In a few months’ time, 37 year-old Vitor Belfort will have the chance to end a decade-long drought without a UFC championship. However, at the center of his late ascension into peak form lies a practice shrouded in controversy: testosterone replacement therapy.
The Nevada State Athletic Commission banned the use of testosterone replacement therapy in February. While far from being the only fighter to undergo the treatment, the ban affected Belfort more than anybody, if only temporarily. Originally scheduled to fight Chris Weidman for the middleweight title in the state three months later, Belfort had to be replaced with fellow Brazilian Lyoto Machida. He has now ended the treatment, hence his renewed opportunity. But a case like Belfort’s is only a small part of a much grander discussion.
Even with its recent ban, testosterone replacement therapy is as enigmatic as it is controversial. Colloquially known as TRT, it is typically used to treat male hypogonadism, a disorder characterized by diminished functioning of the testes. As men near middle-age, their testosterone levels may decrease, resulting in fatigue and loss of muscle mass. The treatment reverses that loss while decreasing body fat. According to physician and podcast host Dr. Steve, if treating pathologically low testosterone levels, then theoretically, the athlete is granted no advantage when performing. Then why the motion from the NSAC?
Even if sometimes practiced for legitimate medical reasons, TRT is still perceived by many in the mixed martial arts community to be cheating. In a March 2013 interview, UFC president Dana White, a staunch opponent of the treatment, said “If you have to use TRT, you’re probably too old to be fighting…The guys that do that, that are on TRT, their training camp is a lot easier…The bangs, the injuries, all the (expletive) that goes on, they’re recovering ten times faster than the guy who’s not doing it.”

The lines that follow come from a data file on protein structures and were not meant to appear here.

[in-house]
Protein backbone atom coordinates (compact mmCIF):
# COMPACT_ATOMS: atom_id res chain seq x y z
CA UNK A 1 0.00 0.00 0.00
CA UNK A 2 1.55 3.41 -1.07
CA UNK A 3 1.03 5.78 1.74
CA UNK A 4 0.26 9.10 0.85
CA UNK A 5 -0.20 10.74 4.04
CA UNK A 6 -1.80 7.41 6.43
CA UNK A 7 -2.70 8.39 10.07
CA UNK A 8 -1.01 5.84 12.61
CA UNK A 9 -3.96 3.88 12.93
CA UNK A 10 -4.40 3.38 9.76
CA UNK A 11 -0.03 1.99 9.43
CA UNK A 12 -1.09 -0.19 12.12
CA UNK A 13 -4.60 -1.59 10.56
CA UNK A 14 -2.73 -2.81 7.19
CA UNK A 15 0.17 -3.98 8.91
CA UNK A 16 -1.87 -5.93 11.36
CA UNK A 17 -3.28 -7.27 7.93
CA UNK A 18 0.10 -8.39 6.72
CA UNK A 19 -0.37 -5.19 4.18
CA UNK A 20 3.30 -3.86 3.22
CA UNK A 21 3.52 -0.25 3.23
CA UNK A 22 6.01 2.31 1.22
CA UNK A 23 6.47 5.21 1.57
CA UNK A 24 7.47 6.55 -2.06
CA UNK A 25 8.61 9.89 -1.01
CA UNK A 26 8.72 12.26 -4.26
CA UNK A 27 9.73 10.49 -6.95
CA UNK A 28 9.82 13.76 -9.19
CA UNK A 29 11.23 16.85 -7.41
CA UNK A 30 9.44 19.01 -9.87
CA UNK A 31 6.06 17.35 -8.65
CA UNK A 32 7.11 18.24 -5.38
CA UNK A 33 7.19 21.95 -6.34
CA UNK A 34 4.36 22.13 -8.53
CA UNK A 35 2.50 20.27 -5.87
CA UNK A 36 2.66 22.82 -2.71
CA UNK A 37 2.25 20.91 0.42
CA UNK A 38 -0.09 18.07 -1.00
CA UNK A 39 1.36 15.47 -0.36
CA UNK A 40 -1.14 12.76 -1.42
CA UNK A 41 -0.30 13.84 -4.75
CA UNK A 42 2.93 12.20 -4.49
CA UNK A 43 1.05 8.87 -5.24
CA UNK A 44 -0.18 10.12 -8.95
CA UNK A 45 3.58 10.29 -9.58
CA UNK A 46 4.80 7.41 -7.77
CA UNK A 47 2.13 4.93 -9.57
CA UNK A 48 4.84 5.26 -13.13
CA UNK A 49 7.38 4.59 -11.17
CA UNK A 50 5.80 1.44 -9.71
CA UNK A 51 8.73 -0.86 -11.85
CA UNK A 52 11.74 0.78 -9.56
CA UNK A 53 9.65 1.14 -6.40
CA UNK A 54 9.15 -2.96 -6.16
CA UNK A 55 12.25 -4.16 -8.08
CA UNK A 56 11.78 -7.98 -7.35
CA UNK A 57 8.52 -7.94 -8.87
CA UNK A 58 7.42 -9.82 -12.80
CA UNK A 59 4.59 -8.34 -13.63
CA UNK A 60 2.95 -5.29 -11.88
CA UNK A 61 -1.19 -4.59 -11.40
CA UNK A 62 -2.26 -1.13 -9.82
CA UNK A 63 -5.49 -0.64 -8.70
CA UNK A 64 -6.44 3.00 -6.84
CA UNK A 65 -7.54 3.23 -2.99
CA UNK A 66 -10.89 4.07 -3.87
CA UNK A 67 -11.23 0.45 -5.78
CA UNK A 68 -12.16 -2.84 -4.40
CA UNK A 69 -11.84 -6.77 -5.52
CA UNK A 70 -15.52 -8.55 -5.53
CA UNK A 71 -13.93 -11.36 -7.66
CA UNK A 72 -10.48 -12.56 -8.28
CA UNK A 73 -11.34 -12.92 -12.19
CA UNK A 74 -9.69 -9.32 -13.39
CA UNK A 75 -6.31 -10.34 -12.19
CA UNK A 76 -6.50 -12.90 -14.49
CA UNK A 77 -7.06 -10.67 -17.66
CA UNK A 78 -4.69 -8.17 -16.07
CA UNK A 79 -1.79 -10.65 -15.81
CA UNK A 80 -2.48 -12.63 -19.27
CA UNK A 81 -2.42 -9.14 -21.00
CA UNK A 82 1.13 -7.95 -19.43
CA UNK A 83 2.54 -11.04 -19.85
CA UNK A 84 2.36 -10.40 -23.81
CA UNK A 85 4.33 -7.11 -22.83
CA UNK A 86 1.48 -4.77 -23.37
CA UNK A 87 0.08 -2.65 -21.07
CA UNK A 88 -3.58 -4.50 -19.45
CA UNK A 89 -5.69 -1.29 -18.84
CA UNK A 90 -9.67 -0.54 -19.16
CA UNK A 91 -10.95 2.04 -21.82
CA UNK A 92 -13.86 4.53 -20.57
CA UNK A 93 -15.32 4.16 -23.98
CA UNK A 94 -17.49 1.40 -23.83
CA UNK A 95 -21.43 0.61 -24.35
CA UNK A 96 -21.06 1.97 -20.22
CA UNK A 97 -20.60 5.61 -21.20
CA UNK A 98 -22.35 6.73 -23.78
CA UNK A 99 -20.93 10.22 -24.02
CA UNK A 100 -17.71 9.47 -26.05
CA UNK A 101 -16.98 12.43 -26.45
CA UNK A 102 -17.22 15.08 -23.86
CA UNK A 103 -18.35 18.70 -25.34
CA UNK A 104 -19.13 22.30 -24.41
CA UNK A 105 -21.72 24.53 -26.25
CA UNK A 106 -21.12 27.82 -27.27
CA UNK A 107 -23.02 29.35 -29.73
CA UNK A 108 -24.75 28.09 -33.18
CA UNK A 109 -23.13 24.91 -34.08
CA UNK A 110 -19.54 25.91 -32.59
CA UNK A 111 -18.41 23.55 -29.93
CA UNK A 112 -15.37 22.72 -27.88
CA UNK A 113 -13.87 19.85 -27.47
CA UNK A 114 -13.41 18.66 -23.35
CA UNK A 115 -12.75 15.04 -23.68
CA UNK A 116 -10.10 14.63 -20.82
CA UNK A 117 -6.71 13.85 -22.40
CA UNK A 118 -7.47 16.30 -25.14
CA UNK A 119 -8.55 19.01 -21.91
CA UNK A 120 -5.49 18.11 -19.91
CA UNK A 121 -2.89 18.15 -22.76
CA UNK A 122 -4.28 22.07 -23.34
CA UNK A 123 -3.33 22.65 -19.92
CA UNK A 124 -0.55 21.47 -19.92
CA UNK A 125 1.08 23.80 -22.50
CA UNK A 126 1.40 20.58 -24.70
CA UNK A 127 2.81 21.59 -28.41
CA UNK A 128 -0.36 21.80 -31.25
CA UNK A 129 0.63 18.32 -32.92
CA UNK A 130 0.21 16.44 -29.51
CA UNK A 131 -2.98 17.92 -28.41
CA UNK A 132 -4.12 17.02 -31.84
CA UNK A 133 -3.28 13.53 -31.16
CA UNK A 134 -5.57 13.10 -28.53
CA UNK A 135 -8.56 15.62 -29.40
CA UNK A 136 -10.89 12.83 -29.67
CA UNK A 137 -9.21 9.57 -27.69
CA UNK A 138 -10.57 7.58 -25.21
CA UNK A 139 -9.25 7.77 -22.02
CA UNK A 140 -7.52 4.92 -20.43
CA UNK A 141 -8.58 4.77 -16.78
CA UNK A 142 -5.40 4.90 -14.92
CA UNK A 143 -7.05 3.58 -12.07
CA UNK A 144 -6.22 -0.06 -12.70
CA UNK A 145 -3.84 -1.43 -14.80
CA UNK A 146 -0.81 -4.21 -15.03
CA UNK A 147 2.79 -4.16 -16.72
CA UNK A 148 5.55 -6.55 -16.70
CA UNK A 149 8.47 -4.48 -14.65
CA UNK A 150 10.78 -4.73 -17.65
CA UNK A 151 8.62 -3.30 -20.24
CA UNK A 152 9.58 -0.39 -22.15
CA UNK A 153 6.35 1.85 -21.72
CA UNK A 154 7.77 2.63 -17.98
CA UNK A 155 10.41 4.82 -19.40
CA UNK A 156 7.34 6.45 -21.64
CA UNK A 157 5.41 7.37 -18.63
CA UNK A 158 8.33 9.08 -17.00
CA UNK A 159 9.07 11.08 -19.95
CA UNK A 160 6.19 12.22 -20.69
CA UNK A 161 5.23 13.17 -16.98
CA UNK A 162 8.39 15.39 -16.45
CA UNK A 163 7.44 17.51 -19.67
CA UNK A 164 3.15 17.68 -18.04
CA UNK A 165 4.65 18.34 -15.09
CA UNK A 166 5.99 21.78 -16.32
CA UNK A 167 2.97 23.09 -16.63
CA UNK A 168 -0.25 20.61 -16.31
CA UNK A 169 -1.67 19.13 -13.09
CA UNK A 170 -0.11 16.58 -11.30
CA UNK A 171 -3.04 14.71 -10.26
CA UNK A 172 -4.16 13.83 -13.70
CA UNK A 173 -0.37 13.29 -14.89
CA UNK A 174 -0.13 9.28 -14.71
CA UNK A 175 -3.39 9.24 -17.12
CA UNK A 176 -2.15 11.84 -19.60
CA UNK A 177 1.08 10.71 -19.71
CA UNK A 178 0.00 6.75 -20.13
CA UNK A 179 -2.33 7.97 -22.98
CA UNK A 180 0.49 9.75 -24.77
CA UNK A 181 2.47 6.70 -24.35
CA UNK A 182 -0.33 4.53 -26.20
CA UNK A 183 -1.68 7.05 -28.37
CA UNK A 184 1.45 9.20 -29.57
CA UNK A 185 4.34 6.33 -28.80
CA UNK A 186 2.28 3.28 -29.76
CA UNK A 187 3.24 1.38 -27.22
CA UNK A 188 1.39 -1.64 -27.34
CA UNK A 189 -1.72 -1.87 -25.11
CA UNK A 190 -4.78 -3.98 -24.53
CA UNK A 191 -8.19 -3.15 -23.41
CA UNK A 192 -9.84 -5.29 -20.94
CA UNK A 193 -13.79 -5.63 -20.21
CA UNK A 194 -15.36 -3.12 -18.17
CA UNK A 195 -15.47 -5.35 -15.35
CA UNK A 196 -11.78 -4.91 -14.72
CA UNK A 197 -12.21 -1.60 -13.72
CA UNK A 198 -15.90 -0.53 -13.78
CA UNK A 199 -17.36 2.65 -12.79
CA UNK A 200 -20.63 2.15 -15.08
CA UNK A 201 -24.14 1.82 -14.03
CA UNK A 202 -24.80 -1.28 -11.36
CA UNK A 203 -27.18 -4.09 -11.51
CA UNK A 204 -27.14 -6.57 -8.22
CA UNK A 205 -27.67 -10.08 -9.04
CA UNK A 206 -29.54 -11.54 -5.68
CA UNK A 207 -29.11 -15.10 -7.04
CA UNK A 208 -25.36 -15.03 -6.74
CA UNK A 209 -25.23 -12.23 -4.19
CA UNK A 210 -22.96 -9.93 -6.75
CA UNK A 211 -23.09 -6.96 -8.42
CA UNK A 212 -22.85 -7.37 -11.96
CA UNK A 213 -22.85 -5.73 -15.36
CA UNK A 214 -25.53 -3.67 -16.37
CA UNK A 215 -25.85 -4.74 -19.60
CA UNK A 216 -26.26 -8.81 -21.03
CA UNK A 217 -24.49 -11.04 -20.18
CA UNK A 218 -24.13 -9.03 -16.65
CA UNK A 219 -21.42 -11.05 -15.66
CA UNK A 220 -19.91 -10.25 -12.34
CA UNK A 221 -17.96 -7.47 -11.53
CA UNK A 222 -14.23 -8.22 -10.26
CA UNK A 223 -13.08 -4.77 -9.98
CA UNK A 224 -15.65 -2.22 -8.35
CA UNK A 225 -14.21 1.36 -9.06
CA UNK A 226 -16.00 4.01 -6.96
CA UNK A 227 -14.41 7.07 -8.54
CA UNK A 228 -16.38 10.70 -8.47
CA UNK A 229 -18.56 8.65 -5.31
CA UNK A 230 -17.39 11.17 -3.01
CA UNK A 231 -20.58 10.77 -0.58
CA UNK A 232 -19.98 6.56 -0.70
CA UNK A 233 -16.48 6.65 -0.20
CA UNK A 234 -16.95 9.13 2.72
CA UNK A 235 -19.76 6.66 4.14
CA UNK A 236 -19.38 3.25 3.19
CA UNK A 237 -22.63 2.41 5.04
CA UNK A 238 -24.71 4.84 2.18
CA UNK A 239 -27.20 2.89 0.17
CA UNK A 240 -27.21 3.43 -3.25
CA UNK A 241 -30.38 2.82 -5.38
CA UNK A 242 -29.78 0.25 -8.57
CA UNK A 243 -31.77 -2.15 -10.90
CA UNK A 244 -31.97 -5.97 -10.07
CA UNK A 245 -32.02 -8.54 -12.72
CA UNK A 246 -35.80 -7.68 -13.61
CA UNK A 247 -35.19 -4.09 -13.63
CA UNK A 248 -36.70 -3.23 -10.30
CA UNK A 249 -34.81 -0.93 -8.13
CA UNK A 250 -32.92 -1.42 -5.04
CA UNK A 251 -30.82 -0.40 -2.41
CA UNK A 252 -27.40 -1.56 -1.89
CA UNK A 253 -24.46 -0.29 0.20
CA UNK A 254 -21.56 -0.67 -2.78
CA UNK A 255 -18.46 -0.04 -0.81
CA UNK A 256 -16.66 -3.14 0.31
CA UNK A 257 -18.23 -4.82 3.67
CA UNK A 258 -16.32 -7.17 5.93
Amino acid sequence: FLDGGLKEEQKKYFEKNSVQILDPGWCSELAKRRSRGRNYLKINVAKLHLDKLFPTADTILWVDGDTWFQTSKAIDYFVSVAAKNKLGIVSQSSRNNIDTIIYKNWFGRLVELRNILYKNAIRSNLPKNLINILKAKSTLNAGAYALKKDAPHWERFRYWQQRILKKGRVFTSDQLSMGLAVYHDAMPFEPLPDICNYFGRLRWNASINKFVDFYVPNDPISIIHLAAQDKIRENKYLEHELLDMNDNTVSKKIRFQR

UFC Light Heavyweight champion Jon Jones fought Chael Sonnen in April of 2013. Sonnen had been granted an exemption for TRT by the Nevada State Athletic Commission, of which Jones was openly critical: “I think Chael Sonnen made tons of money when he was a young guy, and now he’s an older guy. And now just to be able to take a drug and super-enhance yourself back to where you were in your 20′s is bull.” Jones defeated Sonnen by first-round TKO.
In 2012, Sonnen insisted he needed testosterone replacement not only to compete, but to live. In December of 2013, Sonnen claimed that were he to end the treatment, he would have the testosterone levels of a 93 year-old man. Testosterone levels can indeed shift drastically if treatment is terminated. Karen Louise Herbst, an endocrinologist at the University of Arizona, reviewed Sonnen’s medical history and concluded that he did indeed need TRT to continue competing professionally. Herbst also said Sonnen’s use of testosterone, dating back to 2008, has likely made him permanently hypogonadal. The mystery is whether Sonnen needed to undergo treatment in the first place, with Herbst stating that it was unclear whether a definitive diagnosis of hypogonadism had been made when he began. If he or any athlete did begin using TRT with normally functional testes, then performance could indeed be enhanced, according to Dr. Steve.